Strike them from the playlist, PLEASE! by Rich Paschall
There are plenty of “Novelty” Christmas songs. As a matter of fact there are far too many. Some are amusing to the point of being endearing. Some are a bit weird or odd sounding. Some are just obnoxious and need to be removed from the Christmas playlist, permanently.
Endearing novelty songs might include “The Chipmunks Song.” It certainly was a favorite when I was a kid. Alvin was my favorite chipmunk and it seemed perfectly OK to play the 45 (look it up) over and over, much to my mother’s chagrin. In later years, “Grandma Got Run Over By A Reindeer,” struck me as quite amusing. I guess it is funnier after a few spiked eggnog. “I Saw Mommy Kissing Santa Claus” may have many good versions, but the original recorded from 1952 should remain locked in the vault. Also, radio stations will bring out the irritating “I Want a Hippopotamus For Christmas,” and the overplayed “All I Want For Christmas Is My Two Front Teeth” recorded originally by Spike Jones and His City Slickers, a novelty act if there ever was one.
The all-time most obnoxious novelty song that ought to be put away forever is definitely “Dominick the Donkey.” What record executive thought that an Italian Christmas Donkey was amusing? To top it off the 1960 recording by Lou Monte sets new standards in irritating. The song could have died a well deserved death, but the geniuses at Amazon decided in 2011 it should be rereleased, starting another round of annoyance:
Hey! Chingedy ching,
It’s Dominick the donkey.
The Italian Christmas donkey.
Some songs are just long and repetitious. Chief among these is “The Twelve Days of Christmas.” After a while the litany of gifts is just too much. All versions of this song should be put away except, perhaps, the version by The Muppets. At least the popular Sesame Street characters get the joke and can carry it out to its funniest. That is much better than the many serious versions of the song that hit the airwaves at this time of year. The Muppets might even teach young ones the exceptional skill of counting backwards from twelve, something that is sure to be useful in their chosen professions later in life.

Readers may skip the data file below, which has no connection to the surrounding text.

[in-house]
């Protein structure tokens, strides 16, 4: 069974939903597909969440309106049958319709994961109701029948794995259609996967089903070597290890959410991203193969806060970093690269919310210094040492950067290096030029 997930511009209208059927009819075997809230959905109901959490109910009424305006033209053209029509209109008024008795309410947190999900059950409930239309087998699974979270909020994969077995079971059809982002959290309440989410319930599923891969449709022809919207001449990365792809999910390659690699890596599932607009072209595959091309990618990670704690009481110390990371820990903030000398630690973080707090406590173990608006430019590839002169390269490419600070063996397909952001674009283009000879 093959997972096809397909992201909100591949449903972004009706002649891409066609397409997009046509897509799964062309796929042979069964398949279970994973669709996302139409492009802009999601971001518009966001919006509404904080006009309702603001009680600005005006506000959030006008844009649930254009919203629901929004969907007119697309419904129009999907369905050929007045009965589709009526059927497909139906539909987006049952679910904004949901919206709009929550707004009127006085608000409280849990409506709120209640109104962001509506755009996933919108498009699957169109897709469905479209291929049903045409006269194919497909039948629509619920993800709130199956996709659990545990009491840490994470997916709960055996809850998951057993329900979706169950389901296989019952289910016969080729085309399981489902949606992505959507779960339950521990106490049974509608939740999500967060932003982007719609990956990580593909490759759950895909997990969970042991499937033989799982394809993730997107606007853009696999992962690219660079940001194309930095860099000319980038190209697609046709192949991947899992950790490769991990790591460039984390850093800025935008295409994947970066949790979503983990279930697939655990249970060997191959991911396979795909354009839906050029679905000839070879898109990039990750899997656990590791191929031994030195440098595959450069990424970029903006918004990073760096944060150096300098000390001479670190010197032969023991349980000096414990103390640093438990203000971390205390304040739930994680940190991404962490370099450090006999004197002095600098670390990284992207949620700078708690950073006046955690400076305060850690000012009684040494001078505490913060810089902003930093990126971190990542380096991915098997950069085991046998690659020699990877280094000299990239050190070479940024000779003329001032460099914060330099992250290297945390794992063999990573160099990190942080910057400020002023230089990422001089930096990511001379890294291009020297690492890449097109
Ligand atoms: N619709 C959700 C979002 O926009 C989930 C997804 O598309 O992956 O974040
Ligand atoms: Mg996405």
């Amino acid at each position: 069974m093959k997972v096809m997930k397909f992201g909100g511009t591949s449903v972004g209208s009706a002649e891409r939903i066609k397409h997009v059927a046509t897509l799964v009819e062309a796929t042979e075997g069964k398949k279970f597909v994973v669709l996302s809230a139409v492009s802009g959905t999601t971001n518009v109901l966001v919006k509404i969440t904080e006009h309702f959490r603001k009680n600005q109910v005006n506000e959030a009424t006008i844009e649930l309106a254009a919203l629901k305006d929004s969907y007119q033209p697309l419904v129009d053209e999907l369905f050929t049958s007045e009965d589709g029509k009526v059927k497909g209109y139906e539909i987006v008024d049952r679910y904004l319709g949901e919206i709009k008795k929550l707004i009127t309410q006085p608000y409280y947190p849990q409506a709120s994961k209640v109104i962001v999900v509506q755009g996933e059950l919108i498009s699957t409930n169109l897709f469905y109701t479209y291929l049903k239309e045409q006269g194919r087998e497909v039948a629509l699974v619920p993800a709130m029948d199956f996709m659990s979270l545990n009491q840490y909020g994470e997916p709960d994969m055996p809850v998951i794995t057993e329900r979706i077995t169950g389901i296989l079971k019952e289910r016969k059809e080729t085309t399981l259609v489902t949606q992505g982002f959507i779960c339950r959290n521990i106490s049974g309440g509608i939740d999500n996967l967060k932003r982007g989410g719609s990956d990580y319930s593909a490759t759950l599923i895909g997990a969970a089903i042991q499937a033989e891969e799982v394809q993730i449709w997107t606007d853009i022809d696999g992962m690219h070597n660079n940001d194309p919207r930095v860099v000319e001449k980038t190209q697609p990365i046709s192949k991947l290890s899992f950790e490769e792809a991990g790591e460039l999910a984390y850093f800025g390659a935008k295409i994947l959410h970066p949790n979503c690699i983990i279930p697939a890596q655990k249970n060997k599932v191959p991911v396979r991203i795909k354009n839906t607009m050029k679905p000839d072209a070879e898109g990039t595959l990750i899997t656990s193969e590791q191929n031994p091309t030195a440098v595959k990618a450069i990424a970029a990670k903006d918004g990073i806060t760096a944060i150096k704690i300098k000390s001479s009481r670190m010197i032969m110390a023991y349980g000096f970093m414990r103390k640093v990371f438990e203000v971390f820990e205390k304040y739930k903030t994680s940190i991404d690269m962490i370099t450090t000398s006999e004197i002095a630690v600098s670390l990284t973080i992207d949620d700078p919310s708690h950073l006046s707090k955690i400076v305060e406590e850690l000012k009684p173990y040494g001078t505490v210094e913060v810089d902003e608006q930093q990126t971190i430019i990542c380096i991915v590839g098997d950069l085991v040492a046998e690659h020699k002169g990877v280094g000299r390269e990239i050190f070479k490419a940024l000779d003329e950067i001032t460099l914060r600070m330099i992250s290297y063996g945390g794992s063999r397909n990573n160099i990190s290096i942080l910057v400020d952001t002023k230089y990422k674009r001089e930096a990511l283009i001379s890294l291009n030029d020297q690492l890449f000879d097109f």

A song that is a classic but has clearly received too many variations is White Christmas. “The Drifters” version has been heard once too often on my radio. The 1954 recording was big for the Rhythm and Blues group, and it was the first of their songs to crack the Billboard 100 singles chart on mainstream radio stations. It would have thankfully been retired had it not been resurrected by holiday movies, including Home Alone starring Macaulay Culkin in his greatest role. I can pass this one up:
Ooh, doop doop, doop doo doop
Ooh, doop doop, doop doo doop
I’m dreaming of a white Christmas
Just like the ones I used to know
Where those treetops glisten and children listen
To hear sleigh bells in the snow, the snow
Then I, I, I am dreaming of a white Christmas
With every Christmas card I write
May your days, may your days, may your days be merry and bright
(Read more here: The Drifters – White Christmas Lyrics | MetroLyrics )
Actually, every version besides the Bing Crosby version should be put away. Admit it, whenever you hear “White Christmas” you think of Bing Crosby. Every version is automatically compared to the iconic version that has been washed into our brain cells from infancy, unless you were born before 1941. You can not help it, the sounds of Bing Crosby whistling his way to another season of white is all you can hear. Everyone will come up short by comparison, no matter how good they are.
Recently, we gave a bit of the history of the song here. The song was a hit since Crosby introduced it on his Christmas radio broadcast. The movie Holiday Inn helped to make it even more popular. When Crosby entertained the troops during World War II, it became a bit of nostalgic relief when soldiers where thinking of their lives back home. Bing thought the song might be making the boys sad, and he felt he did not go to entertain the troops only to bring them down. He tried eliminating the song from his show, only to have the soldiers call out for it anyway.
The original master recording of “White Christmas” wore out from all the “pressings,” the process by which vinyl recordings were made. So in 1947 Crosby recorded the song again with the original orchestra, trying to duplicate the original sound. It is the 1947 version you hear today. The recordings of the songs for the movie “White Christmas” would likely have been remastered into a Christmas Album had they not been destroyed by fire. Crosby performed the iconic Christmas song in 3 movies and countless radio and television broadcasts. There just is not another version.
Bing sang this song right to the end, after actually. In this montage of footage from some of his Christmas specials, the final lines are from 1977. It was his last Christmas special. He died after it was taped and before it was aired.